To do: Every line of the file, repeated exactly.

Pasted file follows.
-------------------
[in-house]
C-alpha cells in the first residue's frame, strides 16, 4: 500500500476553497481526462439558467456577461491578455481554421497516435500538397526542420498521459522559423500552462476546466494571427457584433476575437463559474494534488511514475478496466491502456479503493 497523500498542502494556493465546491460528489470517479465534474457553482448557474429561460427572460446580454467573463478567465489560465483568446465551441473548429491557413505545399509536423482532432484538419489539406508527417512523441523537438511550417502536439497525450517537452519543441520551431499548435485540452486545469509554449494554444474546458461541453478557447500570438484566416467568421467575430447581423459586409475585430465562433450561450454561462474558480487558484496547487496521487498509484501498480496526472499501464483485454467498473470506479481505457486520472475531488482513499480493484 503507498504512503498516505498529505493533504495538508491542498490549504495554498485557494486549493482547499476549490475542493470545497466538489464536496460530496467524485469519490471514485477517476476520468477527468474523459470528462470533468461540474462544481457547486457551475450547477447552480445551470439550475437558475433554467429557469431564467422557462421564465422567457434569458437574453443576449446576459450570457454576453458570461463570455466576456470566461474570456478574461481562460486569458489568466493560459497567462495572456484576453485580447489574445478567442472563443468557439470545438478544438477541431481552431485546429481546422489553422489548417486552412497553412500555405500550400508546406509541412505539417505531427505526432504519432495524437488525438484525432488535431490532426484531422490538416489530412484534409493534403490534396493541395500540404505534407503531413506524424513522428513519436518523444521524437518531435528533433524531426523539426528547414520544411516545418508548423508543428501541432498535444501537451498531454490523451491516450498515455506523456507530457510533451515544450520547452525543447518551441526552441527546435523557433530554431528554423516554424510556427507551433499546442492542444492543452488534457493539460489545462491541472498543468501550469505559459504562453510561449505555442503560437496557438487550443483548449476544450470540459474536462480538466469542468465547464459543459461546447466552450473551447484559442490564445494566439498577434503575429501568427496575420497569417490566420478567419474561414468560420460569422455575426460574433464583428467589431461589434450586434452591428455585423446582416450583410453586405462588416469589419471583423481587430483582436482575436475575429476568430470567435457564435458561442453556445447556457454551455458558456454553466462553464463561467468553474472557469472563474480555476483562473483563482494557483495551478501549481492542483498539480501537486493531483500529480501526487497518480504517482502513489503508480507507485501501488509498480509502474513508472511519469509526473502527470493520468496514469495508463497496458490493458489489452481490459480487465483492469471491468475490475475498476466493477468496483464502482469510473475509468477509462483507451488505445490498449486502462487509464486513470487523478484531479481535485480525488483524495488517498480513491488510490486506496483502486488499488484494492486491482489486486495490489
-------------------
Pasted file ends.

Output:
[in-house]
C-alpha cells in the first residue's frame, strides 16, 4: 500500500476553497481526462439558467456577461491578455481554421497516435500538397526542420498521459522559423500552462476546466494571427457584433476575437463559474494534488511514475478496466491502456479503493 497523500498542502494556493465546491460528489470517479465534474457553482448557474429561460427572460446580454467573463478567465489560465483568446465551441473548429491557413505545399509536423482532432484538419489539406508527417512523441523537438511550417502536439497525450517537452519543441520551431499548435485540452486545469509554449494554444474546458461541453478557447500570438484566416467568421467575430447581423459586409475585430465562433450561450454561462474558480487558484496547487496521487498509484501498480496526472499501464483485454467498473470506479481505457486520472475531488482513499480493484 503507498504512503498516505498529505493533504495538508491542498490549504495554498485557494486549493482547499476549490475542493470545497466538489464536496460530496467524485469519490471514485477517476476520468477527468474523459470528462470533468461540474462544481457547486457551475450547477447552480445551470439550475437558475433554467429557469431564467422557462421564465422567457434569458437574453443576449446576459450570457454576453458570461463570455466576456470566461474570456478574461481562460486569458489568466493560459497567462495572456484576453485580447489574445478567442472563443468557439470545438478544438477541431481552431485546429481546422489553422489548417486552412497553412500555405500550400508546406509541412505539417505531427505526432504519432495524437488525438484525432488535431490532426484531422490538416489530412484534409493534403490534396493541395500540404505534407503531413506524424513522428513519436518523444521524437518531435528533433524531426523539426528547414520544411516545418508548423508543428501541432498535444501537451498531454490523451491516450498515455506523456507530457510533451515544450520547452525543447518551441526552441527546435523557433530554431528554423516554424510556427507551433499546442492542444492543452488534457493539460489545462491541472498543468501550469505559459504562453510561449505555442503560437496557438487550443483548449476544450470540459474536462480538466469542468465547464459543459461546447466552450473551447484559442490564445494566439498577434503575429501568427496575420497569417490566420478567419474561414468560420460569422455575426460574433464583428467589431461589434450586434452591428455585423446582416450583410453586405462588416469589419471583423481587430483582436482575436475575429476568430470567435457564435458561442453556445447556457454551455458558456454553466462553464463561467468553474472557469472563474480555476483562473483563482494557483495551478501549481492542483498539480501537486493531483500529480501526487497518480504517482502513489503508480507507485501501488509498480509502474513508472511519469509526473502527470493520468496514469495508463497496458490493458489489452481490459480487465483492469471491468475490475475498476466493477468496483464502482469510473475509468477509462483507451488505445490498449486502462487509464486513470487523478484531479481535485480525488483524495488517498480513491488510490486506496483502486488499488484494492486491482489486486495490489